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FEBS J. 2010 Dec;277(23):4806-13. doi: 10.1111/j.1742-4658.2010.07903.x.

Designing highly active siRNAs for therapeutic applications.

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Department of Chemical Engineering and Materials Science, Michigan State University, East Lansing, MI 48824-1226, USA.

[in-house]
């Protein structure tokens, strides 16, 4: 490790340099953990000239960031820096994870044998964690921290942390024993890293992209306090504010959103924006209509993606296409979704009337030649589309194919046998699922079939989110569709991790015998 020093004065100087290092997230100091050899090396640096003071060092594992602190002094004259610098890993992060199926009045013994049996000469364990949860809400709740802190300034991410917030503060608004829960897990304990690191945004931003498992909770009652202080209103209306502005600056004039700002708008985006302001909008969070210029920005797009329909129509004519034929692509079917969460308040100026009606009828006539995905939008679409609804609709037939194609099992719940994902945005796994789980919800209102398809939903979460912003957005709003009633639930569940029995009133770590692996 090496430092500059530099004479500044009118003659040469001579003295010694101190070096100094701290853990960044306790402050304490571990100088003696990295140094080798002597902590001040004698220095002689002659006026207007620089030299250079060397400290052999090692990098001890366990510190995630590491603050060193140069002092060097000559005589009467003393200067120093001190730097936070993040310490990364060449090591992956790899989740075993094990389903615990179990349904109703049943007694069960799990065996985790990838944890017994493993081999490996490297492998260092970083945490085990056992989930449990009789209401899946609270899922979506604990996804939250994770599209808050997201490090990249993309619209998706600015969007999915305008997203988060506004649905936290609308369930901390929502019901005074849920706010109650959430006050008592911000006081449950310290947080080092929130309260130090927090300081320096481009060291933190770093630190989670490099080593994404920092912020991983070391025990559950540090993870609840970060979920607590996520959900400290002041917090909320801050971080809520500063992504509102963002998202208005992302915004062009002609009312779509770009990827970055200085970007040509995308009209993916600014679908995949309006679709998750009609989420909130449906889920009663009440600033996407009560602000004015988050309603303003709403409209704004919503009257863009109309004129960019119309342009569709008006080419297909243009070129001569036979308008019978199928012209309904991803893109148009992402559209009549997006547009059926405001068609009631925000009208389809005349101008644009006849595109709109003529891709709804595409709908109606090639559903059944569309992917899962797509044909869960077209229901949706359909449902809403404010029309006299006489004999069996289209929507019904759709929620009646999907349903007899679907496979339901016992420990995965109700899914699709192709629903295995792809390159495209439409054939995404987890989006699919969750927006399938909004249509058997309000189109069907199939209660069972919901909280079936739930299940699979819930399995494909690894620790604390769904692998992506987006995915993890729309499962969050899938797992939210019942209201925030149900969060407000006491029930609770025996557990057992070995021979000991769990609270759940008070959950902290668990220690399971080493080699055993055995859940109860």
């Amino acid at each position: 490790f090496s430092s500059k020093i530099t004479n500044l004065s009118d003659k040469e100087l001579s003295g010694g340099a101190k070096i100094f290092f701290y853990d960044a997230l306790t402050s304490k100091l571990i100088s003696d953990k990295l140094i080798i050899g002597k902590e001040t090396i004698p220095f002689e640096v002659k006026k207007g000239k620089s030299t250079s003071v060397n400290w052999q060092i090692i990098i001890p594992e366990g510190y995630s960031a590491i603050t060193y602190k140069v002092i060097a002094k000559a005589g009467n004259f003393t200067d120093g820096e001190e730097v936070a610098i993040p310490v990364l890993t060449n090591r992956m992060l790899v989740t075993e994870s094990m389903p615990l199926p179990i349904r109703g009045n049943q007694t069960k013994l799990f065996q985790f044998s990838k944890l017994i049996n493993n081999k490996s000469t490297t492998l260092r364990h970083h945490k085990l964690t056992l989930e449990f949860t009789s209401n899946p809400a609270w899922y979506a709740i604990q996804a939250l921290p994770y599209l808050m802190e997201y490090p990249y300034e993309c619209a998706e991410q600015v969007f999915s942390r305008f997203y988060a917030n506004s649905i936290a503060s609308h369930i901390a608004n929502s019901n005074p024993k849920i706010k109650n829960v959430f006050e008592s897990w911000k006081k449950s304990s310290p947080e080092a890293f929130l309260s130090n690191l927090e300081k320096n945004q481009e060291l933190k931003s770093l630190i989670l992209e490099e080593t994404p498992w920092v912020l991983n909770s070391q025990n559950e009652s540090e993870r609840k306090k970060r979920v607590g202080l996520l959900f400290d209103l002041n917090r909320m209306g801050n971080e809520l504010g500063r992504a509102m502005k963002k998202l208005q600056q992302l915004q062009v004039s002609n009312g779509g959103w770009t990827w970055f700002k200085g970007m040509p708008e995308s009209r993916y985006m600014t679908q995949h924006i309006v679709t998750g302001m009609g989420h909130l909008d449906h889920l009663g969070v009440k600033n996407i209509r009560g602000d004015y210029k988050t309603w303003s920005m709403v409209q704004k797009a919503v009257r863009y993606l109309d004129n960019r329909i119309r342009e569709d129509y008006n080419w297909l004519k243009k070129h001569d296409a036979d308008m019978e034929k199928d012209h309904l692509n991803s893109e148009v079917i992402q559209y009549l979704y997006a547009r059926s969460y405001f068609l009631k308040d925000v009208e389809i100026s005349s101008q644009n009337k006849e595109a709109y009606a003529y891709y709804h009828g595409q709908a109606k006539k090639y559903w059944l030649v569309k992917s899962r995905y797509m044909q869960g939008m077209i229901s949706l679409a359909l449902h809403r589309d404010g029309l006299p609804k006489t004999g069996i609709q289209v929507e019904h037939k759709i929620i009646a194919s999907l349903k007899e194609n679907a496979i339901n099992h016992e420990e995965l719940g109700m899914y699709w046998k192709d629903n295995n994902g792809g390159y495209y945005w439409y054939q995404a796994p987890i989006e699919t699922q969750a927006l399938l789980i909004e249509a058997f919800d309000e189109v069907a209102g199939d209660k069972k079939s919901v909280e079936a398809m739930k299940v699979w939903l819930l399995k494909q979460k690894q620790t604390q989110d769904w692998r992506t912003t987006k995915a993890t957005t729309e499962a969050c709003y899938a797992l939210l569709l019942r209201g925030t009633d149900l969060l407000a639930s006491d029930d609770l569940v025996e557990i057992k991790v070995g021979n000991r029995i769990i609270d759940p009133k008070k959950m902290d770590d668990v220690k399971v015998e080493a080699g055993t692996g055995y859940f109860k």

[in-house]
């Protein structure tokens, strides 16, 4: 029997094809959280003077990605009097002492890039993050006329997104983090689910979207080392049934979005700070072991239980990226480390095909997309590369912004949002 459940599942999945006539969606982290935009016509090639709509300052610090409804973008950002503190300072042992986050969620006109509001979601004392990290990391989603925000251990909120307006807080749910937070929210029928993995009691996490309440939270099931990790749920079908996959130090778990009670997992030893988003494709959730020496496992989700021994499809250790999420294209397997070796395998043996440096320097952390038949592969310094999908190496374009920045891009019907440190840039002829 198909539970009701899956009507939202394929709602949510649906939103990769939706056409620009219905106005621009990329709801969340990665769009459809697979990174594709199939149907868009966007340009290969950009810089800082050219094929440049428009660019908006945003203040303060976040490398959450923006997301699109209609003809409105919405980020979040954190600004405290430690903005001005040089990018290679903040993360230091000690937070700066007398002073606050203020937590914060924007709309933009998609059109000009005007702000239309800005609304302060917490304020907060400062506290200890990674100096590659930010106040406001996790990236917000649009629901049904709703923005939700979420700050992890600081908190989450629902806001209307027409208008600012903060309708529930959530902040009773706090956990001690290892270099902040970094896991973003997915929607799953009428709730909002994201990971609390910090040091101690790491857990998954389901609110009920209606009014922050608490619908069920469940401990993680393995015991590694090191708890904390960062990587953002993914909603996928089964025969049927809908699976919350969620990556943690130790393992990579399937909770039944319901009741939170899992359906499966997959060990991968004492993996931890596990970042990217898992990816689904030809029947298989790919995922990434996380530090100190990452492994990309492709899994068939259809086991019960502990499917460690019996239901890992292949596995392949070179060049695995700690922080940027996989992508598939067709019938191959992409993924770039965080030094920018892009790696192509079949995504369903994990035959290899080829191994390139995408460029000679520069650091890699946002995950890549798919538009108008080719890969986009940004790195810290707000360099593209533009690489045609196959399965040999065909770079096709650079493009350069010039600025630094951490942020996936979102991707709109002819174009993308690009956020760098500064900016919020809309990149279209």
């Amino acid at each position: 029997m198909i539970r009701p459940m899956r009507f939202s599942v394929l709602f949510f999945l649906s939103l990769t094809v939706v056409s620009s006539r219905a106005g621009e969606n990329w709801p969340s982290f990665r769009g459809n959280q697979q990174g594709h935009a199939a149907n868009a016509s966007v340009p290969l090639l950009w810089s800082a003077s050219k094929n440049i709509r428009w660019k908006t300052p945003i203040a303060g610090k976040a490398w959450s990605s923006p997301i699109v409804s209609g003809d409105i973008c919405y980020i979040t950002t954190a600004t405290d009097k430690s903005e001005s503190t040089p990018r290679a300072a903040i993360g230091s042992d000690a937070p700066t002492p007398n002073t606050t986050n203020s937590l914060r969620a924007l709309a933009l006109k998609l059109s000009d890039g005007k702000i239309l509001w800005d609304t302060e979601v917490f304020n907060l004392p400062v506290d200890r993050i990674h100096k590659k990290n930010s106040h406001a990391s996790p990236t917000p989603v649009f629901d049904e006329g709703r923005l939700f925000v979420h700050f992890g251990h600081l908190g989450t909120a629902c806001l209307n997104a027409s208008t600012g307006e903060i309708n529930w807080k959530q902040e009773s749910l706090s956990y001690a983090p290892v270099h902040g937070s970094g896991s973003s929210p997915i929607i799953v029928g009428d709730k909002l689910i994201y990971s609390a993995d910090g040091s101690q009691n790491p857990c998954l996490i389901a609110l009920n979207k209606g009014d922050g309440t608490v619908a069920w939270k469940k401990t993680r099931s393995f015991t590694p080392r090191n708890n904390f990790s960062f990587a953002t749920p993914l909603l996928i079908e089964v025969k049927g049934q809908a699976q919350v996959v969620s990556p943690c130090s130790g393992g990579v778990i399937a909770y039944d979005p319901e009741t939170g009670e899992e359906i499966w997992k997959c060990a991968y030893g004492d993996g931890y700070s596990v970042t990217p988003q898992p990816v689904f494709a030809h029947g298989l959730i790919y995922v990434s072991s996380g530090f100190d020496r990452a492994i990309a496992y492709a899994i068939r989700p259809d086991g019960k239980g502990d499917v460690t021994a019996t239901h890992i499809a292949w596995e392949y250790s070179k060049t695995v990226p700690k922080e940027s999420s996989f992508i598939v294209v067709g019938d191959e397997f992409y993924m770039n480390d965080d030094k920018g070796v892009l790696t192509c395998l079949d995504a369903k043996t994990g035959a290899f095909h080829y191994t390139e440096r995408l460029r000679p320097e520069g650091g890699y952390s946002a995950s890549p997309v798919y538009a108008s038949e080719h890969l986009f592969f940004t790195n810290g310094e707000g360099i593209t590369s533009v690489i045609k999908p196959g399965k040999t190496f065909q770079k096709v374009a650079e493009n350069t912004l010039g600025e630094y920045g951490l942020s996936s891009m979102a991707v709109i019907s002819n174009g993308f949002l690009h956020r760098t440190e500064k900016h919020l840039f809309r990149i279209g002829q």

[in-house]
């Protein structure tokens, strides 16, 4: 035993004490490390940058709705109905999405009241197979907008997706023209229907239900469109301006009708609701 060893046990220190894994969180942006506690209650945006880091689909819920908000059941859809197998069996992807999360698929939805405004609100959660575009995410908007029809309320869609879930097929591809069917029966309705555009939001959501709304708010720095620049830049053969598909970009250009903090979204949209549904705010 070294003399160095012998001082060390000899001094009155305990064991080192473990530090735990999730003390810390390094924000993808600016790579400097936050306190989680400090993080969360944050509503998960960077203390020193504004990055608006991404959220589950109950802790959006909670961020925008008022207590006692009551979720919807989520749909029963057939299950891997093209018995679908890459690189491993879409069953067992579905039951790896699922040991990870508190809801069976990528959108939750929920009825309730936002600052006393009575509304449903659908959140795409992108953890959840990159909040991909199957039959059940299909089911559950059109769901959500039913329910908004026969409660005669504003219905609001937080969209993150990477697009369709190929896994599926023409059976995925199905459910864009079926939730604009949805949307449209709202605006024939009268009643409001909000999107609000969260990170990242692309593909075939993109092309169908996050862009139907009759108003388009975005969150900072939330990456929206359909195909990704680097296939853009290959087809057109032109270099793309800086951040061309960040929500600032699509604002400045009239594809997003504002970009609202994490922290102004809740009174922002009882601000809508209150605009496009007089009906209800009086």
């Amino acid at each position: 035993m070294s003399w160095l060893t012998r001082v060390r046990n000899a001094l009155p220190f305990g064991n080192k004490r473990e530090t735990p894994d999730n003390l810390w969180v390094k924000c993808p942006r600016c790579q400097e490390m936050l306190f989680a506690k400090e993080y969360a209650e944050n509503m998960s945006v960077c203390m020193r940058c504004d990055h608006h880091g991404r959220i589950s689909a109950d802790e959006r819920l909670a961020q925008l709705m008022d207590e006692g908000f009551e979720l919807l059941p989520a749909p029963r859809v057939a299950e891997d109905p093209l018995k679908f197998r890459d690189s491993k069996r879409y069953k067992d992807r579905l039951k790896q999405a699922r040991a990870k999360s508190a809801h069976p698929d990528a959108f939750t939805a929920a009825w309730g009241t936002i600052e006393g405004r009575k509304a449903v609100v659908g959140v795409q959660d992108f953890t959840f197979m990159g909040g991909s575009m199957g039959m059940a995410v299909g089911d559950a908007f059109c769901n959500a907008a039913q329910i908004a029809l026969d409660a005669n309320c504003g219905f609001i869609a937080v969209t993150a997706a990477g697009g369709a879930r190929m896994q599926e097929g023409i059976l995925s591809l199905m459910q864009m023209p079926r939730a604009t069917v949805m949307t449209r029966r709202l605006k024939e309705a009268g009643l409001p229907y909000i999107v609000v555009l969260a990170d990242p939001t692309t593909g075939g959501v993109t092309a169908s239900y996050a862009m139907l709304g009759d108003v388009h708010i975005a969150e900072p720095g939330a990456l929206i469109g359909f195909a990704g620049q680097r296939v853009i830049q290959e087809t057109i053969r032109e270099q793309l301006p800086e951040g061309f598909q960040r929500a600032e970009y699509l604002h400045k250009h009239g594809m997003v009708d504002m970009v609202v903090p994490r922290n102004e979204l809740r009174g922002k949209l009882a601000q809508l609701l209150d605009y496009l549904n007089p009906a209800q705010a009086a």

The discovery of RNA interference (RNAi) generated considerable interest in developing short interfering RNAs (siRNAs) for understanding basic biology and as the active agents in a new variety of therapeutics. Early studies showed that selecting an active siRNA was not as straightforward as simply picking a sequence on the target mRNA and synthesizing the siRNA complementary to that sequence. As interest in applying RNAi has increased, the methods for identifying active siRNA sequences have evolved from focusing on the simplicity of synthesis and purification, to identifying preferred target sequences and secondary structures, to predicting the thermodynamic stability of the siRNA. As more specific details of the RNAi mechanism have been defined, these have been incorporated into more complex siRNA selection algorithms, increasing the reliability of selecting active siRNAs against a single target. Ultimately, design of the best siRNA therapeutics will require design of the siRNA itself, in addition to design of the vehicle and other components necessary for it to function in vivo. In this minireview, we summarize the evolution of siRNA selection techniques with a particular focus on one issue of current importance to the field, how best to identify those siRNA sequences likely to have high activity. Approaches to designing active siRNAs through chemical and structural modifications will also be highlighted. As the understanding of how to control the activity and specificity of siRNAs improves, the potential utility of siRNAs as human therapeutics will concomitantly grow.

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